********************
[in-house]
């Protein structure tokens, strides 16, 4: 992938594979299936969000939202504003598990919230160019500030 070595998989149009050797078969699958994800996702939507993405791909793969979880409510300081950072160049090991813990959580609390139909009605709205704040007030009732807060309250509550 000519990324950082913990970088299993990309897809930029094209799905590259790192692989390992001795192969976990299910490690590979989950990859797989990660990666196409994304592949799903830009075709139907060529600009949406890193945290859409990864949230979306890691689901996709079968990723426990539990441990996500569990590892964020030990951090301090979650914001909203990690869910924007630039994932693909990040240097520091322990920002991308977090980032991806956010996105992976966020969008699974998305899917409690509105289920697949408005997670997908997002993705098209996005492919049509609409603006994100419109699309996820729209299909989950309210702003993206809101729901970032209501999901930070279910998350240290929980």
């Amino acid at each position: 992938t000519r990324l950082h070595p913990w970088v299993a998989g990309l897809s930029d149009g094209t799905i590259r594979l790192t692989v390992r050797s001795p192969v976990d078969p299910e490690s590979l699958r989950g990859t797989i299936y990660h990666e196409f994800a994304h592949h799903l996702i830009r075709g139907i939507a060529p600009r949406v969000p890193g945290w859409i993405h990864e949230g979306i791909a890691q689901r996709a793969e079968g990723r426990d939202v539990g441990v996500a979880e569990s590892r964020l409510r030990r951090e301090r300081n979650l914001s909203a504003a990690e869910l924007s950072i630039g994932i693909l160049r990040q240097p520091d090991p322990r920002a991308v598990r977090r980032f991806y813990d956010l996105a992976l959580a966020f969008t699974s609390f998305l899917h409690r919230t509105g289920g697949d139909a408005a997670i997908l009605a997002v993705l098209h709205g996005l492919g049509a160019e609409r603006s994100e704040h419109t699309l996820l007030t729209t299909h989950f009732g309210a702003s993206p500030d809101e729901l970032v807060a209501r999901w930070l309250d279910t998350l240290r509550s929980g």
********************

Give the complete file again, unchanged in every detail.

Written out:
[in-house]
């Protein structure tokens, strides 16, 4: 992938594979299936969000939202504003598990919230160019500030 070595998989149009050797078969699958994800996702939507993405791909793969979880409510300081950072160049090991813990959580609390139909009605709205704040007030009732807060309250509550 000519990324950082913990970088299993990309897809930029094209799905590259790192692989390992001795192969976990299910490690590979989950990859797989990660990666196409994304592949799903830009075709139907060529600009949406890193945290859409990864949230979306890691689901996709079968990723426990539990441990996500569990590892964020030990951090301090979650914001909203990690869910924007630039994932693909990040240097520091322990920002991308977090980032991806956010996105992976966020969008699974998305899917409690509105289920697949408005997670997908997002993705098209996005492919049509609409603006994100419109699309996820729209299909989950309210702003993206809101729901970032209501999901930070279910998350240290929980």
């Amino acid at each position: 992938t000519r990324l950082h070595p913990w970088v299993a998989g990309l897809s930029d149009g094209t799905i590259r594979l790192t692989v390992r050797s001795p192969v976990d078969p299910e490690s590979l699958r989950g990859t797989i299936y990660h990666e196409f994800a994304h592949h799903l996702i830009r075709g139907i939507a060529p600009r949406v969000p890193g945290w859409i993405h990864e949230g979306i791909a890691q689901r996709a793969e079968g990723r426990d939202v539990g441990v996500a979880e569990s590892r964020l409510r030990r951090e301090r300081n979650l914001s909203a504003a990690e869910l924007s950072i630039g994932i693909l160049r990040q240097p520091d090991p322990r920002a991308v598990r977090r980032f991806y813990d956010l996105a992976l959580a966020f969008t699974s609390f998305l899917h409690r919230t509105g289920g697949d139909a408005a997670i997908l009605a997002v993705l098209h709205g996005l492919g049509a160019e609409r603006s994100e704040h419109t699309l996820l007030t729209t299909h989950f009732g309210a702003s993206p500030d809101e729901l970032v807060a209501r999901w930070l309250d279910t998350l240290r509550s929980g």